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UNITED STATES
SECURITIES AND EXCHANGE COMMISSION
WASHINGTON, D.C. 20549 
FORM 10-Q
QUARTERLY REPORT PURSUANT TO SECTION 13 OR 15(d) OF THE SECURITIES EXCHANGE ACT OF 1934
For the quarterly period ended March 31, 2021
or
TRANSITION REPORT PURSUANT TO SECTION 13 OR 15(d) OF THE SECURITIES EXCHANGE ACT OF 1934
For the transition period from to
Commission File Number: 001-38558
https://cdn.kscope.io/5eb7af80037be44857125a6c6021dc00-tcda-20210331_g1.jpg
TRICIDA, INC.
(Exact name of registrant as specified in its charter)
Delaware46-3372526
(State or other jurisdiction of
incorporation or organization)
(I.R.S. Employer
Identification Number)
7000 Shoreline Court, Suite 201, South San Francisco, CA 94080
(Address of principal executive offices, including zip code)
(415) 429-7800
(Registrant’s telephone number, including area code)
Securities registered pursuant to Section 12(b) of the Act
Title of each classTrading Symbol(s)Name of exchange on which registered
Common stock, par value $0.001 per shareTCDAThe Nasdaq Global Select Market
Indicate by check mark whether the registrant (1) has filed all reports required to be filed by Section 13 or 15(d) of the Securities Exchange Act of 1934 during the preceding 12 months (or for such shorter period that the registrant was required to file such reports), and (2) has been subject to such filing requirements for the past 90 days. Yes No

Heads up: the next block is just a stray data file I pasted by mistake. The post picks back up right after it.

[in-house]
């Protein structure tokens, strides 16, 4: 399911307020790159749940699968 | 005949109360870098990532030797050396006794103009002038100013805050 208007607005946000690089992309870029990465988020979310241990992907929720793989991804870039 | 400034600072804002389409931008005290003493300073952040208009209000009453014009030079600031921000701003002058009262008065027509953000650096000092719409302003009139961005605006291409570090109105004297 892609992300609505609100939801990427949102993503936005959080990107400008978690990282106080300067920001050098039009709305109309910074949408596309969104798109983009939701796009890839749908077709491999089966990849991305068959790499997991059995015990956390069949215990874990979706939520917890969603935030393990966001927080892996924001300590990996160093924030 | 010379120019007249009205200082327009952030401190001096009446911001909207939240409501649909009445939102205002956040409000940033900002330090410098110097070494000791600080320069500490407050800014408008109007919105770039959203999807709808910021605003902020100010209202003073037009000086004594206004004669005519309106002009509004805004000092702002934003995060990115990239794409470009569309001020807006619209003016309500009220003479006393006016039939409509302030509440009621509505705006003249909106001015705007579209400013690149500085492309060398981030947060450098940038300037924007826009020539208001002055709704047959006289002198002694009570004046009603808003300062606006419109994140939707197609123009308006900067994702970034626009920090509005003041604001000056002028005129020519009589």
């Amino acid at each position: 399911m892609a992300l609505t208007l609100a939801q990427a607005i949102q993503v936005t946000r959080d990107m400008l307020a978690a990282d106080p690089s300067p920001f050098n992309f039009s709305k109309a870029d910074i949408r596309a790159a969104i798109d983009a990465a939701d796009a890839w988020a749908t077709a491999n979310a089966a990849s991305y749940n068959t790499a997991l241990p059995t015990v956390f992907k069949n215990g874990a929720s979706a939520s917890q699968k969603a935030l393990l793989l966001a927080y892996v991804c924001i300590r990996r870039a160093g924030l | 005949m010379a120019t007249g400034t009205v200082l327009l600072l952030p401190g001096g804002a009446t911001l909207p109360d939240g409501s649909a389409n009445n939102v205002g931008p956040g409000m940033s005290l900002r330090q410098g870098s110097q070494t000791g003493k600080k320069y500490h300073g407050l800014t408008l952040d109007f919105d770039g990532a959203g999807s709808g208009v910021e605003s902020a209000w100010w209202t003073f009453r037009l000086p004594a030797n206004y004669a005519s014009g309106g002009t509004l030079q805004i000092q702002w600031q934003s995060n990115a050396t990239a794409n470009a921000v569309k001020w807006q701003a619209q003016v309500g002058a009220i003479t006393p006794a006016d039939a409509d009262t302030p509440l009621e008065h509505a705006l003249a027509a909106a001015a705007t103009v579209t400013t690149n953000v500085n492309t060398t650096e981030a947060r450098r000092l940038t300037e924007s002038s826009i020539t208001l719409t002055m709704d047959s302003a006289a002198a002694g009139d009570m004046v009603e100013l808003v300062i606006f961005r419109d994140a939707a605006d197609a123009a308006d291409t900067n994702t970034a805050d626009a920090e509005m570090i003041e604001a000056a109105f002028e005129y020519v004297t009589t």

Indicate by check mark whether the registrant has submitted electronically every Interactive Data File required to be submitted pursuant to Rule 405 of Regulation S-T (§232.405 of this chapter) during the preceding 12 months (or for such shorter period that the registrant was required to submit such files). Yes No
Indicate by check mark whether the registrant is a large accelerated filer, an accelerated filer, a non-accelerated filer, smaller reporting company or an emerging growth company. See the definitions of “large accelerated filer,” “accelerated filer,” “smaller reporting company” and “emerging growth company” in Rule 12b-2 of the Exchange Act.
Large accelerated filerAccelerated filer
Non-accelerated filerSmaller reporting company
Emerging growth company
If an emerging growth company, indicate by check mark if the registrant has elected not to use the extended transition period for complying with any new or revised financial accounting standards provided pursuant to Section 13(a) of the Exchange Act.
Indicate by check mark whether the registrant is a shell company (as defined in Rule 12b-2 of the Exchange Act). Yes No
On April 30, 2021, the registrant had 50,272,725 shares of common stock, par value $0.001 per share, outstanding.



TABLE OF CONTENTS
Note Regarding Forward-Looking Statements
Part I. Financial Information
Item 1.Financial Statements (Unaudited):
Condensed Balance Sheets as of March 31, 2021 and December 31, 2020
Condensed Statements of Operations and Comprehensive Loss for the three months ended March 31, 2021 and 2020
Condensed Statements of Stockholders’ Equity for the three months ended March 31, 2021 and 2020
Condensed Statements of Cash Flows for the three months ended March 31, 2021 and 2020
Notes to Condensed Financial Statements
Item 2.Management’s Discussion and Analysis of Financial Condition and Results of Operations
Item 3.Quantitative and Qualitative Disclosures about Market Risk
Item 4. Controls and Procedures
Part II. Other Information